UCLA's wealthiest donors can join the downstairs Pavilion Club for $25,000 per season during men's basketball games. With room for 300 people, it's the only place in the building that will sell alcohol and it features three TVs and two projection screens.

The men's and women's basketball locker rooms have been moved downstairs, while opponents will take over UCLA's old locker room on court level.

Players can stash their gear in cherry wood lockers, with outlets to charge their electronics. They'll sit on black padded chairs with UCLA stitched on the back rest. Above the lockers, players' names, jersey numbers and hometowns are on lighted panels, something they asked for, Weiner said. The floor is covered in dark blue carpet inlaid with `UCLA Bruins.'

``Wow, what a difference 40 years makes,'' said Jamaal Wilkes, who starred with Walton on UCLA's national title teams in 1973 and '74.

Next to the locker area is the players' lounge with cushy sofas and a large-screen TV. The arena has a weight room for the first time, keeping players on the premises instead of having to walk outside to another building.

``This is a player-friendly experience,'' Wilkes said. ``The quality of the locker room and projector room, it would motivate players to want to be successful here.''

Howland said he didn't tour many of UCLA's recruits through the old locker room. Now, he said, ``we'll take everyone in there.''

``It definitely was a bummer playing in the Sports Arena last year,'' forward David Wear said. ``With Pauley opening up, I realize how exciting it is to be back on campus.''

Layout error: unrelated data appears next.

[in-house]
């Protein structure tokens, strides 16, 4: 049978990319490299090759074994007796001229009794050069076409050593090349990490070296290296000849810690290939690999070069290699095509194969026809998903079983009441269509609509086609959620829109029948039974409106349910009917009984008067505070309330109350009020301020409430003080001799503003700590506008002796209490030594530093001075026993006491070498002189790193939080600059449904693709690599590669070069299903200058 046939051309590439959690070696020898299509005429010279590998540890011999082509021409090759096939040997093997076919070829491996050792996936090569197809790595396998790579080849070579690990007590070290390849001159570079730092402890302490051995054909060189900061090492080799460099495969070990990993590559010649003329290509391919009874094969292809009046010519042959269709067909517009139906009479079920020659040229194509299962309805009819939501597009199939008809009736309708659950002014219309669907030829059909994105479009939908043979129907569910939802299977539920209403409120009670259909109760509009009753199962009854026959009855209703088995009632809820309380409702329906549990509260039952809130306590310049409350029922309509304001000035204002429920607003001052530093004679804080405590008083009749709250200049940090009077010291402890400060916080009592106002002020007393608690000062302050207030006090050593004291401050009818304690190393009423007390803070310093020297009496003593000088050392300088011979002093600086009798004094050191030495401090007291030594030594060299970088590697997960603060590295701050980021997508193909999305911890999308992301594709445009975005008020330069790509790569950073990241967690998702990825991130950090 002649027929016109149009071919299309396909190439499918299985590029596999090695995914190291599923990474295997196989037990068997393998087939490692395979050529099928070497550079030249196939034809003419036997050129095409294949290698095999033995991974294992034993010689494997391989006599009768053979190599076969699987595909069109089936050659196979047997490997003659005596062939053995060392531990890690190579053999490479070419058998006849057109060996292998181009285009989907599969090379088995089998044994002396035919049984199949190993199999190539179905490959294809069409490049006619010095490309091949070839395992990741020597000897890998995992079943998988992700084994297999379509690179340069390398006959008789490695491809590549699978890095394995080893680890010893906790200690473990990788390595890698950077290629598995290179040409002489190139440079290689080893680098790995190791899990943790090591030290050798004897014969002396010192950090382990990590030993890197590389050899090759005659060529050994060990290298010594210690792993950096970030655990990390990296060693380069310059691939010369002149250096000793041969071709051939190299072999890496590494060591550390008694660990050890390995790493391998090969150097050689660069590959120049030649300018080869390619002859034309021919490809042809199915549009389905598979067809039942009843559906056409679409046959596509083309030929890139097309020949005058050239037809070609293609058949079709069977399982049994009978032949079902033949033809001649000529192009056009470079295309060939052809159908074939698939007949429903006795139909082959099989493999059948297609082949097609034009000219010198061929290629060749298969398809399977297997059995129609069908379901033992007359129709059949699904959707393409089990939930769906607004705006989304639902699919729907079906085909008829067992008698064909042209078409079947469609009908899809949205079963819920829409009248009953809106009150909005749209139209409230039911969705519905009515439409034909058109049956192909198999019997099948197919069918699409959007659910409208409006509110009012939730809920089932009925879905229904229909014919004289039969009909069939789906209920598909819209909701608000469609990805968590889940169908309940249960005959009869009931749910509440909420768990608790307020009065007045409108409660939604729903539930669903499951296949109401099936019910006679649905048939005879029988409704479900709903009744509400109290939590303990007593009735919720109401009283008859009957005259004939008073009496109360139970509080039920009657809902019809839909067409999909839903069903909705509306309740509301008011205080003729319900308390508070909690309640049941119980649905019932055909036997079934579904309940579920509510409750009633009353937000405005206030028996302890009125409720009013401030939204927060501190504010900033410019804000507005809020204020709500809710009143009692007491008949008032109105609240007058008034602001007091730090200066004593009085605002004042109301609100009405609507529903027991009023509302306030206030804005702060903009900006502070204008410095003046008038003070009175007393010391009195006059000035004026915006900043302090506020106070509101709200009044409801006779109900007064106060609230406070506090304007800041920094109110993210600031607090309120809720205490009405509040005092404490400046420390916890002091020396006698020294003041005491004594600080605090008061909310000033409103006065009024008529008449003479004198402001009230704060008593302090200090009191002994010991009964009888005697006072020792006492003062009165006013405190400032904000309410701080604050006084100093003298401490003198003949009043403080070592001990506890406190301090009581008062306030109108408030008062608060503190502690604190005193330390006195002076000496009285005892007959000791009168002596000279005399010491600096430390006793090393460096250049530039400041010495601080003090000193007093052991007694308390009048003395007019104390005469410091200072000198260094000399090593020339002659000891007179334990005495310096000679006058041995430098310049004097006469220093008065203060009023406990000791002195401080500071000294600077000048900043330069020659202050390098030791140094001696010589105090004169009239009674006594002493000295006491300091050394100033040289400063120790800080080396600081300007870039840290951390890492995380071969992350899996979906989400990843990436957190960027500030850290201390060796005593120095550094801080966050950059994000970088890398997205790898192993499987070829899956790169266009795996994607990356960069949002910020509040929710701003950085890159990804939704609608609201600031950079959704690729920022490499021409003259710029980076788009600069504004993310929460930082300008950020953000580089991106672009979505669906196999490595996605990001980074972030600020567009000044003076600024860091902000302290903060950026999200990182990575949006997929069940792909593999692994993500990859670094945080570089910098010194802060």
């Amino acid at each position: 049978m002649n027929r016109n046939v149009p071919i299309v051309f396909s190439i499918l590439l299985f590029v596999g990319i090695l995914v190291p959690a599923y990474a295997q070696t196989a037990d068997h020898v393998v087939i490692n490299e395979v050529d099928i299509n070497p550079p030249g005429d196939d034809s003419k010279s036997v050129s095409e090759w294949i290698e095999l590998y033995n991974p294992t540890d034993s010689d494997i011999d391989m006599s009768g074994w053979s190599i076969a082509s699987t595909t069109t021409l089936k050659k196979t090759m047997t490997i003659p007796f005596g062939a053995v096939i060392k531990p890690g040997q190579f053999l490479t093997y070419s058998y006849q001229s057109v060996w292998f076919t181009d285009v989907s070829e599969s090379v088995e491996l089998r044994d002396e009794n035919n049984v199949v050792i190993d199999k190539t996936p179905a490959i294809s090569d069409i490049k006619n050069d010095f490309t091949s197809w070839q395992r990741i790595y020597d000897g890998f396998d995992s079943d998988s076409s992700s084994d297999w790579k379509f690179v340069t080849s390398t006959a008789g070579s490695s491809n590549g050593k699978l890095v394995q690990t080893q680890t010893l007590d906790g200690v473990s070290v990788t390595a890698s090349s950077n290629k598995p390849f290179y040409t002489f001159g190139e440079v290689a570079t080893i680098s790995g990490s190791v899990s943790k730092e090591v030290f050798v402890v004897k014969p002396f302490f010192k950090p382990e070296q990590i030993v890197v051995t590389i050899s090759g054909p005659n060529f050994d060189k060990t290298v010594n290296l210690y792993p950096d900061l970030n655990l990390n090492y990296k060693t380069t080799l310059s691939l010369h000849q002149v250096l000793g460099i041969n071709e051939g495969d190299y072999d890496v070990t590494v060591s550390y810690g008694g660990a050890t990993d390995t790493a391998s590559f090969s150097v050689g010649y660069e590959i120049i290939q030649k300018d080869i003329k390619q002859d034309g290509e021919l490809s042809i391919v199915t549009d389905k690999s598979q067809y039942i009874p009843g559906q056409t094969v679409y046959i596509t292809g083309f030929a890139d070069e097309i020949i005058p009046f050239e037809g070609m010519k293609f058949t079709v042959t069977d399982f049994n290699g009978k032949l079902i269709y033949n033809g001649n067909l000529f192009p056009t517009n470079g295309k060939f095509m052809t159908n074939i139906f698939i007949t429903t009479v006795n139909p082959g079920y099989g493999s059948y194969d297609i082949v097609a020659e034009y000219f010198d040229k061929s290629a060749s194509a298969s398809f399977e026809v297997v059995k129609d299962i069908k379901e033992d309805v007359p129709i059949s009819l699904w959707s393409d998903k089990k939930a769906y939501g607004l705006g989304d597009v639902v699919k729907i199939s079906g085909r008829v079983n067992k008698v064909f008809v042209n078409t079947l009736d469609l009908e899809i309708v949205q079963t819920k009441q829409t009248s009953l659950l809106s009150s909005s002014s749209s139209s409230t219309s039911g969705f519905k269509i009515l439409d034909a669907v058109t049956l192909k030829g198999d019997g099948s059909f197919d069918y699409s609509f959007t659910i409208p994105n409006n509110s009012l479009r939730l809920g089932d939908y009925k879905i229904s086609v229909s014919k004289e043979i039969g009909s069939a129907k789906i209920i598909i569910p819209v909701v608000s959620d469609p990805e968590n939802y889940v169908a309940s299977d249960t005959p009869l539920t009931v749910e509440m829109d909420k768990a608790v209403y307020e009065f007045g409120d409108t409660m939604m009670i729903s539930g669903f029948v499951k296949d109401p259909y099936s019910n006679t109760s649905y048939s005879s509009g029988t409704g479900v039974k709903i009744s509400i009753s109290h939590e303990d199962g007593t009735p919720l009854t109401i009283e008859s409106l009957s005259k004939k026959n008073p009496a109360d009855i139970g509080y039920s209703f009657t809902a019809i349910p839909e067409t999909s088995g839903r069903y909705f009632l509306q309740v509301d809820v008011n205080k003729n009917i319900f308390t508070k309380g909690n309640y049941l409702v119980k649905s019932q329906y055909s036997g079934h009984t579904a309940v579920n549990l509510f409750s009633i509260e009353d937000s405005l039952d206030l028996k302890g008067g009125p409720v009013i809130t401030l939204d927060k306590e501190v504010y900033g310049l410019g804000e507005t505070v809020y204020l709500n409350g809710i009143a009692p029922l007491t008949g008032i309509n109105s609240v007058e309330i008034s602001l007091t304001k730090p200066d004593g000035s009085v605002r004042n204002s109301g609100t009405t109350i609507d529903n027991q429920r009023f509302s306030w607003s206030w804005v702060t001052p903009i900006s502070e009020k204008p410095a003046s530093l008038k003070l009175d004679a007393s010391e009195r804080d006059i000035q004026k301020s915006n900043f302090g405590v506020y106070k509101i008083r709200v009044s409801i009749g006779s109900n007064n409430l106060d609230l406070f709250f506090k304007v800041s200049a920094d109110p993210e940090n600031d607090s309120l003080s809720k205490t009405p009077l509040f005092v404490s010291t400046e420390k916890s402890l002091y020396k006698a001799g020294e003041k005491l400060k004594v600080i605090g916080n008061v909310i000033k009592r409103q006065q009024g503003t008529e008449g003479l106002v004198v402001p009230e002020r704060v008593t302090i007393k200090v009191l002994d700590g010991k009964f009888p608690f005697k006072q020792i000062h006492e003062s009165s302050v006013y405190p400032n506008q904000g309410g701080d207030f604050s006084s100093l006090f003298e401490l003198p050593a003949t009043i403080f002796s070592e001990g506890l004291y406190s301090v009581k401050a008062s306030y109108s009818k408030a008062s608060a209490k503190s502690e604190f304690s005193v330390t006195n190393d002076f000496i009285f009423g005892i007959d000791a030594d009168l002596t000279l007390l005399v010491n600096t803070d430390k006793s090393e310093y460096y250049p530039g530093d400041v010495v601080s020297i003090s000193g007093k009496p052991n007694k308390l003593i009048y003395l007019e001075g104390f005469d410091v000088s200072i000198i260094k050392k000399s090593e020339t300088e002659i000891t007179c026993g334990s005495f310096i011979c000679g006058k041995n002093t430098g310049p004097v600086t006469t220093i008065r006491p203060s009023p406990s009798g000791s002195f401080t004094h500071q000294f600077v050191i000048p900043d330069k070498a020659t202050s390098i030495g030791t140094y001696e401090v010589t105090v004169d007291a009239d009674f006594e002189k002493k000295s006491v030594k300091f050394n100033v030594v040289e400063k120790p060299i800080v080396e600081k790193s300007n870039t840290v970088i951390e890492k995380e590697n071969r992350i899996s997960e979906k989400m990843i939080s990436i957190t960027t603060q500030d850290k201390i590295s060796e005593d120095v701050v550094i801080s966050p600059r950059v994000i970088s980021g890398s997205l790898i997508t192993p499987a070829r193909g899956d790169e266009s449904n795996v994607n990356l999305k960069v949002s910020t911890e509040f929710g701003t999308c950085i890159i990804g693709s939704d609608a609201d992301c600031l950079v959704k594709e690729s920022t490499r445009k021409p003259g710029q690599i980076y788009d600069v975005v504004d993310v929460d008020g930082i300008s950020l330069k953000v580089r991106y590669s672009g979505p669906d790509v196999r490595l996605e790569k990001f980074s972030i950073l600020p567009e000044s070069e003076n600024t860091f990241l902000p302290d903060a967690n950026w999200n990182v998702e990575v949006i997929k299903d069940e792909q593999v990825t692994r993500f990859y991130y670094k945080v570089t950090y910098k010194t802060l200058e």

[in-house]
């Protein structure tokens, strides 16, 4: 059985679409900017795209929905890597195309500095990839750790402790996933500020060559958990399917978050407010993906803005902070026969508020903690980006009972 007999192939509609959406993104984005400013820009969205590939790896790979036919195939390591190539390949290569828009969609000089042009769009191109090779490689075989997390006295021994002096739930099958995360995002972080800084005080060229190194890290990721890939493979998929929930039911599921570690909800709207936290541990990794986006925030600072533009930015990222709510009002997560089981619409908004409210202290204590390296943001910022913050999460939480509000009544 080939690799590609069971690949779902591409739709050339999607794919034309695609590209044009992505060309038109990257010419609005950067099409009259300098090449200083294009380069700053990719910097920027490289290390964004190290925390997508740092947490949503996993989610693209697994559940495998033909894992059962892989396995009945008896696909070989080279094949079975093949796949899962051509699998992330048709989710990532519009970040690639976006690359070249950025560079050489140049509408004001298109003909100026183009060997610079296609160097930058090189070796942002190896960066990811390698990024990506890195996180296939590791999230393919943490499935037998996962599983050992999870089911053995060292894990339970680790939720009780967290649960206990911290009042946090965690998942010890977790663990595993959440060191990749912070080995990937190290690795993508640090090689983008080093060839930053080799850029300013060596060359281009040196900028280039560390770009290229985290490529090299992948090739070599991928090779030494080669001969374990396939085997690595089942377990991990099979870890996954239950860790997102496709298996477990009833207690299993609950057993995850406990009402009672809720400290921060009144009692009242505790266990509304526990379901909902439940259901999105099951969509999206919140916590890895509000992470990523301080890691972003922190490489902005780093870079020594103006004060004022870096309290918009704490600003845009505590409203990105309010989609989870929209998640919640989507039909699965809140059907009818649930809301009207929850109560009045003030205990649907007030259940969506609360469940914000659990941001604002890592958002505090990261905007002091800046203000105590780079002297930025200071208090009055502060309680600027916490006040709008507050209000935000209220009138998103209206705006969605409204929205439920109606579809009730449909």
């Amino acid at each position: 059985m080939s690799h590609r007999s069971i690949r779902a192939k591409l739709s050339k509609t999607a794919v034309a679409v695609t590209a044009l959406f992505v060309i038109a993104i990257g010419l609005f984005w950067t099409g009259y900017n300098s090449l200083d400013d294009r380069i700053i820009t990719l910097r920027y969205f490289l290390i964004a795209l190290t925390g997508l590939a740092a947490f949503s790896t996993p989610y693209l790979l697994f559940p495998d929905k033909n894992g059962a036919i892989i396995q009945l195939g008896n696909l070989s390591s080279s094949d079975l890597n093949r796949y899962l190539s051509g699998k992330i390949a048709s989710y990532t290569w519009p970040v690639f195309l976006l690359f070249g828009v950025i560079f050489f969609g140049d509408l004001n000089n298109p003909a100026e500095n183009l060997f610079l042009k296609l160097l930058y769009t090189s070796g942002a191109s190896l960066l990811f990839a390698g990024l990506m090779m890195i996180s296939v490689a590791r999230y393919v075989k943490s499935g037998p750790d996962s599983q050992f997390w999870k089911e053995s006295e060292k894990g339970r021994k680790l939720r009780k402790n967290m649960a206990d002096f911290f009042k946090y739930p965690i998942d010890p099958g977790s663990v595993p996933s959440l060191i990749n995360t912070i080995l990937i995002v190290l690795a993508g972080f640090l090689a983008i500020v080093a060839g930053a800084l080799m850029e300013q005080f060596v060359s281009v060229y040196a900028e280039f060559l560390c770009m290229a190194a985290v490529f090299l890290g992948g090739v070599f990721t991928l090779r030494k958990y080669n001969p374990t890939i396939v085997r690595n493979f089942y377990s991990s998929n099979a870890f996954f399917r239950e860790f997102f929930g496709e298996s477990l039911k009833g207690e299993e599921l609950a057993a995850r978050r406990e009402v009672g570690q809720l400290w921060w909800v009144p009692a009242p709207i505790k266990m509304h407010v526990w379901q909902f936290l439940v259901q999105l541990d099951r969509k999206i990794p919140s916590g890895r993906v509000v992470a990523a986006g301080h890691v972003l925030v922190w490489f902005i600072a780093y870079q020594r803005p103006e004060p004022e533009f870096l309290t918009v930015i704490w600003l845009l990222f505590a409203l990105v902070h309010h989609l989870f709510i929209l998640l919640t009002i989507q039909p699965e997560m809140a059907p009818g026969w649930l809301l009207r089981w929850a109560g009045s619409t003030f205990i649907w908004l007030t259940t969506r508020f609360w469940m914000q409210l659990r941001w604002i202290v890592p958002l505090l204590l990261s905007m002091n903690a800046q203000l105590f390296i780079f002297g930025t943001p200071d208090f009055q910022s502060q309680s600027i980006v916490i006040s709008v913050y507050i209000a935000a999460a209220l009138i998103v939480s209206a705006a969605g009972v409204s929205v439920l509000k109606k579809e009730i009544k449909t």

On the walls of the hallway leading to the court, UCLA honors its players who were All-Americans, made the NBA or had their jersey retired. Wilkes pointed to his photo in two locations on the wall during a recent tour.

``They preserved the legacy and made a quantum leap into today in a classy way,'' he said of the renovation.

Down the hall from the locker rooms is a 24-seat video room. Previously, coaches and players watched video in the middle of the locker room on a small monitor.

Pauley Pavilion - named for former regent and chief donor Edwin Pauley - opened in June 1965. Guerrero said the school is looking into a future naming rights deal. The Pauley family has been supportive of the renovation and gave the first donation unsolicited.

Asked his favorite memory of the old building, Wilkes smiled and replied, ``Winning.''

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Redskins' schedule "rest disparity" is very fair in 2018

Redskins' schedule "rest disparity" is very fair in 2018

The NFL started taking into account a new factor when putting together its schedule this year. The concept is called rest disparity. It stems from a complaint made by the Giants last year. And, of course, when the Giants have a cold, the NFL sneezes and immediately does whatever it takes to cure the cold. 

Here is how Peter King laid it out this morning on the MMQB:

Last year, I heard the Giants were not pleased with their schedule because they felt they were too often playing teams more rested than they were. In consecutive October weeks, they played teams coming off byes, for instance. The NFL calculated a figure for every team based on the number of combined days of rest for their foes or for the team, calculating, for instance, in those two weeks, the Giants were a minus-14 (minus-seven for each of the foes, Seattle and Denver, coming off byes). In all, by my math, the Giants were a league-worst minus-22 in “rest disparity.”

So the schedule makers worked to minimize the rest disparity this year. According to King, the worst rest disparity in the league this year is minus-11. The Giants are minus-eight. 

The question that Redskins fans will have immediately here is if the Giants’ rest disparity was reduced at the expense of the team in burgundy and gold. The answer that will surprise many is no. 

The Redskins rest disparity in 2018 will be either minus-one or zero. The variance is due to the possibility that their Week 16 game in Tennessee will be flexed to a Saturday game (see details here). If the game stays on Sunday, they will be at minus-one in rest disparity. If it gets moved, they will have had exactly as much rest over the course of the season as did their opponents, in aggregate.